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Thursday, 28 February 2013 22:01

Sapphire Edge VS8 Mini-PC reviewed - Conclusion

Written by Sanjin Rados

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Review: Better performance

The A8-4555M is a low voltage processor designed with mobile gear in mind, so it has a TDP of just 19W. Power consumption is pretty low as according to our measurements the VS8 consumed up to 38W under full load. This is a few watts more than the HD4, but all in all the results are very impressive, since it offers more performance as well.

The Edge VS8 comes with a new look and it’s a bit more flashy than previous HD-series systems. It is still tiny and can be placed just about anywhere. It is also much quieter than the Edge HD3 and a bit quieter than the HD4, and is among the quietest mini-PCs out there.

The really big difference is the choice of CPU. The A8-4555M matches the CPU performance of the Celeron 847 used in Edge HD4, but its graphics performance is second to none. The Radeon HD 7600G is DirectX 11 capable and it allows for light gaming at low resolutions.

In terms of storage, it could be better. Just like previous HD-series systems, it features a sluggish, 5400rpm hard drive. If you choose to replace it, you will void the warranty. We believe Sapphire should have provided alternatives, such as SKUs with hybrid drives, or small SSDs. The Edge VS8 is available as prebuilt unit and a barebones rig, so we will soon run a few tests with an SSD, just to check out what it is really capable of.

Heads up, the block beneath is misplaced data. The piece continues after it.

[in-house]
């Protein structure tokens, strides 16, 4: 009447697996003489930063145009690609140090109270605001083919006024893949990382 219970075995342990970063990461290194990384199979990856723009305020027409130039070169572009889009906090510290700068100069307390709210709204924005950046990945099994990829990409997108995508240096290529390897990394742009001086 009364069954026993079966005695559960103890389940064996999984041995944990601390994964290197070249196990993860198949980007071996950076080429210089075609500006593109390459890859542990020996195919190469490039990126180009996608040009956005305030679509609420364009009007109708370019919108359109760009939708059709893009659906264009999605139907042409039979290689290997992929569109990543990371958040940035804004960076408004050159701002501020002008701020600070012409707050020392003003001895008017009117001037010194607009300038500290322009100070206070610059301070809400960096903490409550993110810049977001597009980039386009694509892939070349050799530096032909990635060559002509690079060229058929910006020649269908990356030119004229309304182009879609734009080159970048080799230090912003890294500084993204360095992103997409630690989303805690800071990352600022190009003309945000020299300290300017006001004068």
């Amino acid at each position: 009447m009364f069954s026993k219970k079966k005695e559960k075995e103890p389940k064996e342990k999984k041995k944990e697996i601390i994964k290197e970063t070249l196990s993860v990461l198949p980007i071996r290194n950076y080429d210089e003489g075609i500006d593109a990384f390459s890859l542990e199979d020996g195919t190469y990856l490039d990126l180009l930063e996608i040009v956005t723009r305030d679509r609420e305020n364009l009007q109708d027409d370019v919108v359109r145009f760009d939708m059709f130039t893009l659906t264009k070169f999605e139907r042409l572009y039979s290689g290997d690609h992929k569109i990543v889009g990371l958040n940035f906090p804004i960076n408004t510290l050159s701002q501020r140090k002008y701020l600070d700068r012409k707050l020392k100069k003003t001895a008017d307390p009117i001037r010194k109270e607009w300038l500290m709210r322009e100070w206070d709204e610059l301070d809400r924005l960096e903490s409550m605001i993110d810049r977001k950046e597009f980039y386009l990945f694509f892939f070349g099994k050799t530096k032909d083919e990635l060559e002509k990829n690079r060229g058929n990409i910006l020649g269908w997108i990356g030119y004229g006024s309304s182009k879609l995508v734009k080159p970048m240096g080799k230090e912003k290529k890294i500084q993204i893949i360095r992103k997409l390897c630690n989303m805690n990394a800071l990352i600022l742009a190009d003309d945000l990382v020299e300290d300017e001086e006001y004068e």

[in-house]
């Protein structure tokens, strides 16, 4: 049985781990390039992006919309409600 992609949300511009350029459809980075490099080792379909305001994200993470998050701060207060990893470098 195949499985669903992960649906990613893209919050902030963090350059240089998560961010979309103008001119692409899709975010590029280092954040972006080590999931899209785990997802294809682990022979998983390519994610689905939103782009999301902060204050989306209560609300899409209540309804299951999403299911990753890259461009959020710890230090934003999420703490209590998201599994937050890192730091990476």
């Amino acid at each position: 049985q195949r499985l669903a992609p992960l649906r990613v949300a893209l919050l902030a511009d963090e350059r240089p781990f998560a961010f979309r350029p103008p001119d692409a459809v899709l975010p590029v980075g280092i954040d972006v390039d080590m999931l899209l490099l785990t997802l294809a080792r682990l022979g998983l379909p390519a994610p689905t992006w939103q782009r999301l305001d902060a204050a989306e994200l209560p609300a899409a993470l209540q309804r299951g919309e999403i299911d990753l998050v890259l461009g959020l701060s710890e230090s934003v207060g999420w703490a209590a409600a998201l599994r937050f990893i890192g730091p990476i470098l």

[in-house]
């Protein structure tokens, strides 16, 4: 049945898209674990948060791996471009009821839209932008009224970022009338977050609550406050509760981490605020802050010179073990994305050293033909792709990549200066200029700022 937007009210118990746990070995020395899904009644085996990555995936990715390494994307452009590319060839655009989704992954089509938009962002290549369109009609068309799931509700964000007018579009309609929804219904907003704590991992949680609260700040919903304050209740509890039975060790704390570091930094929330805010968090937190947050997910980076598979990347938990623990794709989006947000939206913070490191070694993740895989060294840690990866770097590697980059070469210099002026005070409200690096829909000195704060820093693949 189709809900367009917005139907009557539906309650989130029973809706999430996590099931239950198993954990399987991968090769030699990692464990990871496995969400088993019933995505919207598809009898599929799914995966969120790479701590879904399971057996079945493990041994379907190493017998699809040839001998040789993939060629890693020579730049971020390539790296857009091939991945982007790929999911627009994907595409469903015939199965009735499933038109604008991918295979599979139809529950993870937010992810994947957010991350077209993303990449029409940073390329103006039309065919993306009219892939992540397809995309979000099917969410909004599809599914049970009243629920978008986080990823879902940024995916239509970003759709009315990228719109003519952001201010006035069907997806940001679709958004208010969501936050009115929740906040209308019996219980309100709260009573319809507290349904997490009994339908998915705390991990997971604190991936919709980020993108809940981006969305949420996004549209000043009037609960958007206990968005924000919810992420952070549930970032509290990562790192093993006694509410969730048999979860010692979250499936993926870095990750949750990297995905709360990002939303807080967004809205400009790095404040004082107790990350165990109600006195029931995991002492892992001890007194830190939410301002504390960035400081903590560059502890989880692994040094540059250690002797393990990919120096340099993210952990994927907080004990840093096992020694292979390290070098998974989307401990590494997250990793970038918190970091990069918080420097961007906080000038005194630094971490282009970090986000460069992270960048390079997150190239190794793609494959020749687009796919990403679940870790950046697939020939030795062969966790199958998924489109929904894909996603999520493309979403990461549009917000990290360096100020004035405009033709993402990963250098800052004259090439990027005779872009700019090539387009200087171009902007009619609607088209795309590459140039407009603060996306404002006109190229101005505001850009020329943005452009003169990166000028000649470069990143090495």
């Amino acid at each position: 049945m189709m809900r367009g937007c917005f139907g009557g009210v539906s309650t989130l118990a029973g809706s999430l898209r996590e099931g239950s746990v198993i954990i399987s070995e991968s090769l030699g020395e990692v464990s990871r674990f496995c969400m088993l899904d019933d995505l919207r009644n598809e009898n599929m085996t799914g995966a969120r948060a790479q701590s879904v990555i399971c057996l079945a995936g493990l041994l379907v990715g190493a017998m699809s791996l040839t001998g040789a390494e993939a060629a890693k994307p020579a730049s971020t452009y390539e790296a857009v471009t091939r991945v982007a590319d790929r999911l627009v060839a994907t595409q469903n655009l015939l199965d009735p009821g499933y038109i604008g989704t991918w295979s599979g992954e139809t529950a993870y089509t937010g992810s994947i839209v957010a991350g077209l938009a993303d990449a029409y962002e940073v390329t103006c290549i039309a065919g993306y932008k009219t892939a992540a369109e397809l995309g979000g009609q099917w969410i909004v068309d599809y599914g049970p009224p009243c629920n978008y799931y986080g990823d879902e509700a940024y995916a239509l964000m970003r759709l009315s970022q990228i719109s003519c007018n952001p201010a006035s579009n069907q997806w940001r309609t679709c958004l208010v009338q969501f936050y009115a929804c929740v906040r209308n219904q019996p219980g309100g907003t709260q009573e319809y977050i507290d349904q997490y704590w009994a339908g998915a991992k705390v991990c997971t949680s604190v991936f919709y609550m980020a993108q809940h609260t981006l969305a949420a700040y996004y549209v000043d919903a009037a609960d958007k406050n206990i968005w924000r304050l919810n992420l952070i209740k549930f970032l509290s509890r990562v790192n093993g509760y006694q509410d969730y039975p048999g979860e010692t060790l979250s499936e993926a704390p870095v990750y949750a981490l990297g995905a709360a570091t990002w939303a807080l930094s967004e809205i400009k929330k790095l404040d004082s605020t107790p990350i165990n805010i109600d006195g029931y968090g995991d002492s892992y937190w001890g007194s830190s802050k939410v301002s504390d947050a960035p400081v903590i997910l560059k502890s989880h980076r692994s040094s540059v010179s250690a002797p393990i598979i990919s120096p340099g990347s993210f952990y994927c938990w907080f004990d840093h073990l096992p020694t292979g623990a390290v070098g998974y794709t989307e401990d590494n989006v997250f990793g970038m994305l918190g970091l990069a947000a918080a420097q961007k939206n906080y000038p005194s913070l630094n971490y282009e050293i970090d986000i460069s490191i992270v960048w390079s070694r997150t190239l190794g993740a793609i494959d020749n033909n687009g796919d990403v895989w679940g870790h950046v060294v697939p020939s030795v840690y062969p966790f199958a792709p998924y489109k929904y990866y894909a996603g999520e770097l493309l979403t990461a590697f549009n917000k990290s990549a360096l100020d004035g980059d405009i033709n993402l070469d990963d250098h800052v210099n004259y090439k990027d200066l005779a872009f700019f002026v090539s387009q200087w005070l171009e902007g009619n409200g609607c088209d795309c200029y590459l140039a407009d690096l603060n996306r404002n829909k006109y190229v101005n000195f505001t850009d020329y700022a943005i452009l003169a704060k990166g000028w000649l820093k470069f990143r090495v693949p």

It is also worth noting that the VS8 ships without an OS, which will undoubtedly put off mainstream consumers who are not tech savvy. Other shortcomings include the awkward placement of both USB 3.0 ports and the sharp desktop stand. The desktop stand could have been a bit better. Sharp metal and rubberized plastic don’t mix and in case you are careless you will scratch the sides. What really bothers us is the fact that we are talking about minor details that could easily be addressed at little to no cost.

All in all the Edge VS8 is very good mini PC with a speedy CPU and killer GPU. It is more than just another alternative to Atom and Brazos based systems, in terms of performance it is in a league of its own. In spite of that, the power consumption is low, it is quieter than other HD-series systems and at €379 it isn’t too expensive, either. In barebone flavour it costs €299, which means you could put together an SSD system for about €450.

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Last modified on Friday, 01 March 2013 05:40
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